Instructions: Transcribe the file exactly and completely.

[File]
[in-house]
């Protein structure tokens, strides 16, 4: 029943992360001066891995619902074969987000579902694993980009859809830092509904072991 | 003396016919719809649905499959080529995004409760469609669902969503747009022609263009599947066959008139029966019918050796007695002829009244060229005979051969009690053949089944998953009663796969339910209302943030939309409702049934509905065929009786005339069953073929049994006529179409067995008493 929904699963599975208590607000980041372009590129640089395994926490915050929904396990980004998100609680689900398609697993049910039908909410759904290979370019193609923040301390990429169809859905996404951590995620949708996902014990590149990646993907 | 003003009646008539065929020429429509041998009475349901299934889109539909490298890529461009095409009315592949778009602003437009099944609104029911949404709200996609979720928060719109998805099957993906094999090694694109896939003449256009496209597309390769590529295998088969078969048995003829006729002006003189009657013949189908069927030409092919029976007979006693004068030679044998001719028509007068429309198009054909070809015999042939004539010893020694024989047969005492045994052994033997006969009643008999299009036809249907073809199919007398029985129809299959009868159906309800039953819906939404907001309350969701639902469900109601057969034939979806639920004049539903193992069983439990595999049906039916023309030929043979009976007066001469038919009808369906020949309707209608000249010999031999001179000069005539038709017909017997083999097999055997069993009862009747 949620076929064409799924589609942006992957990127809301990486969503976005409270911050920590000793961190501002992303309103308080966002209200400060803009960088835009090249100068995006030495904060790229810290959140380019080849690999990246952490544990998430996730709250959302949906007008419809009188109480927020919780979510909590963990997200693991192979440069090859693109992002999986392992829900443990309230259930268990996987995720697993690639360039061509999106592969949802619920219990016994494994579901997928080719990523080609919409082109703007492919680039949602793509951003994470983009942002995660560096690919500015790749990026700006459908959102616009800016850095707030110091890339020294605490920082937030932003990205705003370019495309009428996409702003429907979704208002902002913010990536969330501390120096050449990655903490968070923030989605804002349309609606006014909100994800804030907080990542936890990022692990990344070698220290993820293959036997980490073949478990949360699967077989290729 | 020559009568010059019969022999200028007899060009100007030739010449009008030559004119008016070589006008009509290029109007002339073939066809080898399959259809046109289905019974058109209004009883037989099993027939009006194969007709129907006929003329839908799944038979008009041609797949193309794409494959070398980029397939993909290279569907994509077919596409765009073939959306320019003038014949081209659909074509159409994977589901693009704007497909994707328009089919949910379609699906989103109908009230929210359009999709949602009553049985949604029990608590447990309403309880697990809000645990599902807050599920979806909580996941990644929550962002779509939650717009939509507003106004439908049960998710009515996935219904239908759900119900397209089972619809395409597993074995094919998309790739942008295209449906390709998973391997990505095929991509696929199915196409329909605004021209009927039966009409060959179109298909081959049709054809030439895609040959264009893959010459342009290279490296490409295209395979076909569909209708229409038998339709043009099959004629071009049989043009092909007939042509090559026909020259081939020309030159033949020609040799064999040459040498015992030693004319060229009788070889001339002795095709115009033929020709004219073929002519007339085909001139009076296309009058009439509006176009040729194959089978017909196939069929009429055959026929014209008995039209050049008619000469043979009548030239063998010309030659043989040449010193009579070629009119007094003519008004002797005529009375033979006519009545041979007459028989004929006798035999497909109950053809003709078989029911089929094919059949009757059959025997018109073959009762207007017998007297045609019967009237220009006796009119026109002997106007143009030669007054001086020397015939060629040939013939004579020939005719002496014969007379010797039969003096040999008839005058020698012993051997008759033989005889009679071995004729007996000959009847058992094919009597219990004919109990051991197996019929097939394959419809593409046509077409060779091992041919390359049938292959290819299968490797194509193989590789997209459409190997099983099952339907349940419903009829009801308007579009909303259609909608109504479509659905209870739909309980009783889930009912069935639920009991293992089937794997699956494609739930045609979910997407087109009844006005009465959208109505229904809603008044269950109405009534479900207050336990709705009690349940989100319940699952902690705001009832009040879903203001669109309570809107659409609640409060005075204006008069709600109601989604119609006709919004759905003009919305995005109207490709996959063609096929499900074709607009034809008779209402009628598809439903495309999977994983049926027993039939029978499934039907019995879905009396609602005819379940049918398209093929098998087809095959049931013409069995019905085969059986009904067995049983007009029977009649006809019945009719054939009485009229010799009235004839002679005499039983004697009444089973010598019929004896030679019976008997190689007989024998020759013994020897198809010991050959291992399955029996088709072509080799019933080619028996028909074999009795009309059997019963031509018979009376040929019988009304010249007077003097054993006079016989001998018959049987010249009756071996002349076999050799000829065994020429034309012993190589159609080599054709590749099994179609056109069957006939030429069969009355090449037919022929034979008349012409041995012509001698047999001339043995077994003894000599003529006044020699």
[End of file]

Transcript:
[in-house]
């Protein structure tokens, strides 16, 4: 029943992360001066891995619902074969987000579902694993980009859809830092509904072991 | 003396016919719809649905499959080529995004409760469609669902969503747009022609263009599947066959008139029966019918050796007695002829009244060229005979051969009690053949089944998953009663796969339910209302943030939309409702049934509905065929009786005339069953073929049994006529179409067995008493 929904699963599975208590607000980041372009590129640089395994926490915050929904396990980004998100609680689900398609697993049910039908909410759904290979370019193609923040301390990429169809859905996404951590995620949708996902014990590149990646993907 | 003003009646008539065929020429429509041998009475349901299934889109539909490298890529461009095409009315592949778009602003437009099944609104029911949404709200996609979720928060719109998805099957993906094999090694694109896939003449256009496209597309390769590529295998088969078969048995003829006729002006003189009657013949189908069927030409092919029976007979006693004068030679044998001719028509007068429309198009054909070809015999042939004539010893020694024989047969005492045994052994033997006969009643008999299009036809249907073809199919007398029985129809299959009868159906309800039953819906939404907001309350969701639902469900109601057969034939979806639920004049539903193992069983439990595999049906039916023309030929043979009976007066001469038919009808369906020949309707209608000249010999031999001179000069005539038709017909017997083999097999055997069993009862009747 949620076929064409799924589609942006992957990127809301990486969503976005409270911050920590000793961190501002992303309103308080966002209200400060803009960088835009090249100068995006030495904060790229810290959140380019080849690999990246952490544990998430996730709250959302949906007008419809009188109480927020919780979510909590963990997200693991192979440069090859693109992002999986392992829900443990309230259930268990996987995720697993690639360039061509999106592969949802619920219990016994494994579901997928080719990523080609919409082109703007492919680039949602793509951003994470983009942002995660560096690919500015790749990026700006459908959102616009800016850095707030110091890339020294605490920082937030932003990205705003370019495309009428996409702003429907979704208002902002913010990536969330501390120096050449990655903490968070923030989605804002349309609606006014909100994800804030907080990542936890990022692990990344070698220290993820293959036997980490073949478990949360699967077989290729 | 020559009568010059019969022999200028007899060009100007030739010449009008030559004119008016070589006008009509290029109007002339073939066809080898399959259809046109289905019974058109209004009883037989099993027939009006194969007709129907006929003329839908799944038979008009041609797949193309794409494959070398980029397939993909290279569907994509077919596409765009073939959306320019003038014949081209659909074509159409994977589901693009704007497909994707328009089919949910379609699906989103109908009230929210359009999709949602009553049985949604029990608590447990309403309880697990809000645990599902807050599920979806909580996941990644929550962002779509939650717009939509507003106004439908049960998710009515996935219904239908759900119900397209089972619809395409597993074995094919998309790739942008295209449906390709998973391997990505095929991509696929199915196409329909605004021209009927039966009409060959179109298909081959049709054809030439895609040959264009893959010459342009290279490296490409295209395979076909569909209708229409038998339709043009099959004629071009049989043009092909007939042509090559026909020259081939020309030159033949020609040799064999040459040498015992030693004319060229009788070889001339002795095709115009033929020709004219073929002519007339085909001139009076296309009058009439509006176009040729194959089978017909196939069929009429055959026929014209008995039209050049008619000469043979009548030239063998010309030659043989040449010193009579070629009119007094003519008004002797005529009375033979006519009545041979007459028989004929006798035999497909109950053809003709078989029911089929094919059949009757059959025997018109073959009762207007017998007297045609019967009237220009006796009119026109002997106007143009030669007054001086020397015939060629040939013939004579020939005719002496014969007379010797039969003096040999008839005058020698012993051997008759033989005889009679071995004729007996000959009847058992094919009597219990004919109990051991197996019929097939394959419809593409046509077409060779091992041919390359049938292959290819299968490797194509193989590789997209459409190997099983099952339907349940419903009829009801308007579009909303259609909608109504479509659905209870739909309980009783889930009912069935639920009991293992089937794997699956494609739930045609979910997407087109009844006005009465959208109505229904809603008044269950109405009534479900207050336990709705009690349940989100319940699952902690705001009832009040879903203001669109309570809107659409609640409060005075204006008069709600109601989604119609006709919004759905003009919305995005109207490709996959063609096929499900074709607009034809008779209402009628598809439903495309999977994983049926027993039939029978499934039907019995879905009396609602005819379940049918398209093929098998087809095959049931013409069995019905085969059986009904067995049983007009029977009649006809019945009719054939009485009229010799009235004839002679005499039983004697009444089973010598019929004896030679019976008997190689007989024998020759013994020897198809010991050959291992399955029996088709072509080799019933080619028996028909074999009795009309059997019963031509018979009376040929019988009304010249007077003097054993006079016989001998018959049987010249009756071996002349076999050799000829065994020429034309012993190589159609080599054709590749099994179609056109069957006939030429069969009355090449037919022929034979008349012409041995012509001698047999001339043995077994003894000599003529006044020699």